Our decisions … place us squarely in the majority camp which recognizes that owners enjoy the protection offered by construction trust fund statutes. These courts reason that the primary purpose of such statutory schemes is to protect the owner involved in a fiduciary relationship with the contractor. The property owner is considered the direct beneficiary of the statutorily created trust because of the owner's potential for double liability if the contractor does not pay laborers and materialmen ... Although these decisions are not binding, we do note that two federal courts considering the effect of our lien statutes have determined that owners are intended beneficiaries of the statutory trust provisions.5


Financial lending institutions that assert control over loaned funds may even be found liable of a breach of the construction trust. Many lending institutions monitor certain customers, especially high risk. However, the Oklahoma Supreme Court has held that if a lending institution begins actually assuming control of the funds and disbursement, they may become an involuntary trustee of the construction trust funds and be held liable if the funds are misapplied.6



The elements for a construction trust claim are: “(1) the trustee received trust funds, (2) not all valid lienable claims were paid and (3) trust funds were applied to a purpose other than payment of valid lienable claims.”7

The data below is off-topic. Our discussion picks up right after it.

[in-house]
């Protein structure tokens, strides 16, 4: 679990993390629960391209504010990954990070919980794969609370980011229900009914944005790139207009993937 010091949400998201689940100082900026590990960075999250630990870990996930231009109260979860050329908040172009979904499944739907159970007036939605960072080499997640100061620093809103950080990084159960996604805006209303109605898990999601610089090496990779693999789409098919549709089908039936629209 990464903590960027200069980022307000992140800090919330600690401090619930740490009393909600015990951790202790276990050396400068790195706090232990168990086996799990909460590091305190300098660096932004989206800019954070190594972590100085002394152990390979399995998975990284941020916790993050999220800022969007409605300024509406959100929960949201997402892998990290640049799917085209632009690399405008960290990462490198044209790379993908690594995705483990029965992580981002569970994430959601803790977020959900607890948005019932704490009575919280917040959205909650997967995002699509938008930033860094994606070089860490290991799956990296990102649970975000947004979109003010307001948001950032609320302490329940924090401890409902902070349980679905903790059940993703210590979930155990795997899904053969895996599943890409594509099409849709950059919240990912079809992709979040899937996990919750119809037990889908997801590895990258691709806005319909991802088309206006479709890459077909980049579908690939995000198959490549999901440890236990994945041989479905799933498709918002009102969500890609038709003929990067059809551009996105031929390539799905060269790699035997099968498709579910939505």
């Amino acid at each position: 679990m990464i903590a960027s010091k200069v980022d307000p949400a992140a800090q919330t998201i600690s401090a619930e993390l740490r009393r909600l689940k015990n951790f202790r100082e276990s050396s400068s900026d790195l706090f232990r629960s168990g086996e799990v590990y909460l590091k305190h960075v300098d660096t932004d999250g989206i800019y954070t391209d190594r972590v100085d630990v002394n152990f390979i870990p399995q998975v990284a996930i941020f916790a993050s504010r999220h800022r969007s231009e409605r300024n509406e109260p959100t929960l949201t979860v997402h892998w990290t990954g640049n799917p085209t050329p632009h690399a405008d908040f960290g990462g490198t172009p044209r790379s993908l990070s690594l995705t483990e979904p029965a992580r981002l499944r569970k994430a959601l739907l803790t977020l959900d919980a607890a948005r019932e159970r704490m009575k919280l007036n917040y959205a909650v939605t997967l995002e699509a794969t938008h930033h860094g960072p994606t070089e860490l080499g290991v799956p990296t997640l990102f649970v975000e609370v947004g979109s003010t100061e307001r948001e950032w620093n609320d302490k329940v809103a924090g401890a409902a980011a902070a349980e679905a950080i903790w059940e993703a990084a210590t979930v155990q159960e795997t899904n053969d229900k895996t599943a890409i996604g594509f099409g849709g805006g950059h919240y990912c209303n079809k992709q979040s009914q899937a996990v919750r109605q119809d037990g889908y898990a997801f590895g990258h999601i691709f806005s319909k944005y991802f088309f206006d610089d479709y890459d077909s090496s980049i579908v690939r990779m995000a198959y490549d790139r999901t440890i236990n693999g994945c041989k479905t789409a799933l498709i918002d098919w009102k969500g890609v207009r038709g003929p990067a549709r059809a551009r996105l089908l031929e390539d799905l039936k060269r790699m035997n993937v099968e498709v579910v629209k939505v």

However, many in the construction business have poor accounting records and often deal in cash, resulting in these elements being difficult or impossible to prove. If that is the case, a claimant may establish a prima facie claim by only showing “that valid lienable claims remain unsatisfied and that trust funds are either unaccountable or have been applied to purposes other than payment of valid lienable claims …”8



Lienable claims are based on liens found within Title 42. The Federal Bankruptcy Court has said, “Applying basic rules of construction, it would seem that a lienable claim is a claim that is capable of becoming a lien on the building or improvement being constructed.”9

This is important to note because if strictly construed by a court, a court could hold that no lienable claim exists after the time to file a lien has passed without a lien actually being filed. If so, this holding would be fatal to a breach of construction trust claim. “Under Oklahoma law, one who furnishes material or labor to a contractor may obtain a lien by filing a sworn statement of lien in the county clerk's office within 90 days after the material or labor was furnished. Okla. Stat. tit. 42 §143. A claim not so perfected loses its ‘lienable’ character.”10